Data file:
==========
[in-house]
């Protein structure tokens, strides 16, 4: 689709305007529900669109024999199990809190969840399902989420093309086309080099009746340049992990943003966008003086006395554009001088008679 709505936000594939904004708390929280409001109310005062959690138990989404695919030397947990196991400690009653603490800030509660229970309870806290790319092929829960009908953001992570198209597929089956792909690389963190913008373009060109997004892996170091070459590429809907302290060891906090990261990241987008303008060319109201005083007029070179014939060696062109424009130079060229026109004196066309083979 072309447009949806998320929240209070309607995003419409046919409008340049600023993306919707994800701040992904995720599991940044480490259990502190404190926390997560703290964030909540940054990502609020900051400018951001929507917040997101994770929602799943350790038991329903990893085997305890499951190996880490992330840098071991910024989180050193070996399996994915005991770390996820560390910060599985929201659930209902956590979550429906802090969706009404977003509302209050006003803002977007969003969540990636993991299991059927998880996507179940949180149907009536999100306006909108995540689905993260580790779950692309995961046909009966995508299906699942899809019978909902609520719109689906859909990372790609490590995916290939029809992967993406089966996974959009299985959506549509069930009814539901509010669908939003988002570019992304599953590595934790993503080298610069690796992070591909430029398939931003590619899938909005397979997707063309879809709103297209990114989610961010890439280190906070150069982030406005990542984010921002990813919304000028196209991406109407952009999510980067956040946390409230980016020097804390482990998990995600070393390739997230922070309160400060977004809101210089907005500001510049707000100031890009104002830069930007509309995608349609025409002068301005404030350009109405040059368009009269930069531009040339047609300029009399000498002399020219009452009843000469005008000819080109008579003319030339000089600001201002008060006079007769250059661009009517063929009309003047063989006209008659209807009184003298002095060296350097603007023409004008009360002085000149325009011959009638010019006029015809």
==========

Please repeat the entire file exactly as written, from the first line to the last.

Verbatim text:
[in-house]
């Protein structure tokens, strides 16, 4: 689709305007529900669109024999199990809190969840399902989420093309086309080099009746340049992990943003966008003086006395554009001088008679 709505936000594939904004708390929280409001109310005062959690138990989404695919030397947990196991400690009653603490800030509660229970309870806290790319092929829960009908953001992570198209597929089956792909690389963190913008373009060109997004892996170091070459590429809907302290060891906090990261990241987008303008060319109201005083007029070179014939060696062109424009130079060229026109004196066309083979 072309447009949806998320929240209070309607995003419409046919409008340049600023993306919707994800701040992904995720599991940044480490259990502190404190926390997560703290964030909540940054990502609020900051400018951001929507917040997101994770929602799943350790038991329903990893085997305890499951190996880490992330840098071991910024989180050193070996399996994915005991770390996820560390910060599985929201659930209902956590979550429906802090969706009404977003509302209050006003803002977007969003969540990636993991299991059927998880996507179940949180149907009536999100306006909108995540689905993260580790779950692309995961046909009966995508299906699942899809019978909902609520719109689906859909990372790609490590995916290939029809992967993406089966996974959009299985959506549509069930009814539901509010669908939003988002570019992304599953590595934790993503080298610069690796992070591909430029398939931003590619899938909005397979997707063309879809709103297209990114989610961010890439280190906070150069982030406005990542984010921002990813919304000028196209991406109407952009999510980067956040946390409230980016020097804390482990998990995600070393390739997230922070309160400060977004809101210089907005500001510049707000100031890009104002830069930007509309995608349609025409002068301005404030350009109405040059368009009269930069531009040339047609300029009399000498002399020219009452009843000469005008000819080109008579003319030339000089600001201002008060006079007769250059661009009517063929009309003047063989006209008659209807009184003298002095060296350097603007023409004008009360002085000149325009011959009638010019006029015809």